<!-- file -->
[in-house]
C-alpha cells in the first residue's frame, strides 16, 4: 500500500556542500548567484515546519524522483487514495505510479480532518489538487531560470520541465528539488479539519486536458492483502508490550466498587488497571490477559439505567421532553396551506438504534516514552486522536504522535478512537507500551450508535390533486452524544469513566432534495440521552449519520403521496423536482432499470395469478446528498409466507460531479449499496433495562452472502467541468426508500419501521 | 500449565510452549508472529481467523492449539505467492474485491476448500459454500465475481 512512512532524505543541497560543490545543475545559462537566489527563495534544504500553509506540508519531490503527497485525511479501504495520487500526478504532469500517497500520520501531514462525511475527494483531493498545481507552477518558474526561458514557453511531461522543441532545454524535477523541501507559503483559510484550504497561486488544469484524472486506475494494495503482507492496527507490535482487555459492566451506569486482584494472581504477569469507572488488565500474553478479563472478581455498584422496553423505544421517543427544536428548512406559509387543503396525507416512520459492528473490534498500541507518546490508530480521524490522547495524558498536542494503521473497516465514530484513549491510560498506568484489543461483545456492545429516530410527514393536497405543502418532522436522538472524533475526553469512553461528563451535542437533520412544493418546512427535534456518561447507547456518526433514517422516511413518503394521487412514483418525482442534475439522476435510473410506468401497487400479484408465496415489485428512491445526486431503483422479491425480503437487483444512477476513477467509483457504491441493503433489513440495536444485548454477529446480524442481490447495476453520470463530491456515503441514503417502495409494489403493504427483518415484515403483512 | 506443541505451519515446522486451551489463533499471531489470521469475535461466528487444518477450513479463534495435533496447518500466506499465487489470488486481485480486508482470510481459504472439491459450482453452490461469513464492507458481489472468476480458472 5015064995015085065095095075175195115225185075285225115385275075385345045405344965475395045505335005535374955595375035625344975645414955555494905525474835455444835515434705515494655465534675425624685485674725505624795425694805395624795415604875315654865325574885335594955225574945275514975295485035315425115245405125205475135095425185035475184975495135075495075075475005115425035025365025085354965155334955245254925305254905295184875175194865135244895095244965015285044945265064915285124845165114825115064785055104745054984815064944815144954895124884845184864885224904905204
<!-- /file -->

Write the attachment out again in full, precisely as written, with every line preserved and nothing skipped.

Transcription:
[in-house]
C-alpha cells in the first residue's frame, strides 16, 4: 500500500556542500548567484515546519524522483487514495505510479480532518489538487531560470520541465528539488479539519486536458492483502508490550466498587488497571490477559439505567421532553396551506438504534516514552486522536504522535478512537507500551450508535390533486452524544469513566432534495440521552449519520403521496423536482432499470395469478446528498409466507460531479449499496433495562452472502467541468426508500419501521 | 500449565510452549508472529481467523492449539505467492474485491476448500459454500465475481 512512512532524505543541497560543490545543475545559462537566489527563495534544504500553509506540508519531490503527497485525511479501504495520487500526478504532469500517497500520520501531514462525511475527494483531493498545481507552477518558474526561458514557453511531461522543441532545454524535477523541501507559503483559510484550504497561486488544469484524472486506475494494495503482507492496527507490535482487555459492566451506569486482584494472581504477569469507572488488565500474553478479563472478581455498584422496553423505544421517543427544536428548512406559509387543503396525507416512520459492528473490534498500541507518546490508530480521524490522547495524558498536542494503521473497516465514530484513549491510560498506568484489543461483545456492545429516530410527514393536497405543502418532522436522538472524533475526553469512553461528563451535542437533520412544493418546512427535534456518561447507547456518526433514517422516511413518503394521487412514483418525482442534475439522476435510473410506468401497487400479484408465496415489485428512491445526486431503483422479491425480503437487483444512477476513477467509483457504491441493503433489513440495536444485548454477529446480524442481490447495476453520470463530491456515503441514503417502495409494489403493504427483518415484515403483512 | 506443541505451519515446522486451551489463533499471531489470521469475535461466528487444518477450513479463534495435533496447518500466506499465487489470488486481485480486508482470510481459504472439491459450482453452490461469513464492507458481489472468476480458472 5015064995015085065095095075175195115225185075285225115385275075385345045405344965475395045505335005535374955595375035625344975645414955555494905525474835455444835515434705515494655465534675425624685485674725505624795425694805395624795415604875315654865325574885335594955225574945275514975295485035315425115245405125205475135095425185035475184975495135075495075075475005115425035025365025085354965155334955245254925305254905295184875175194865135244895095244965015285044945265064915285124845165114825115064785055104745054984815064944815144954895124884845184864885224904905204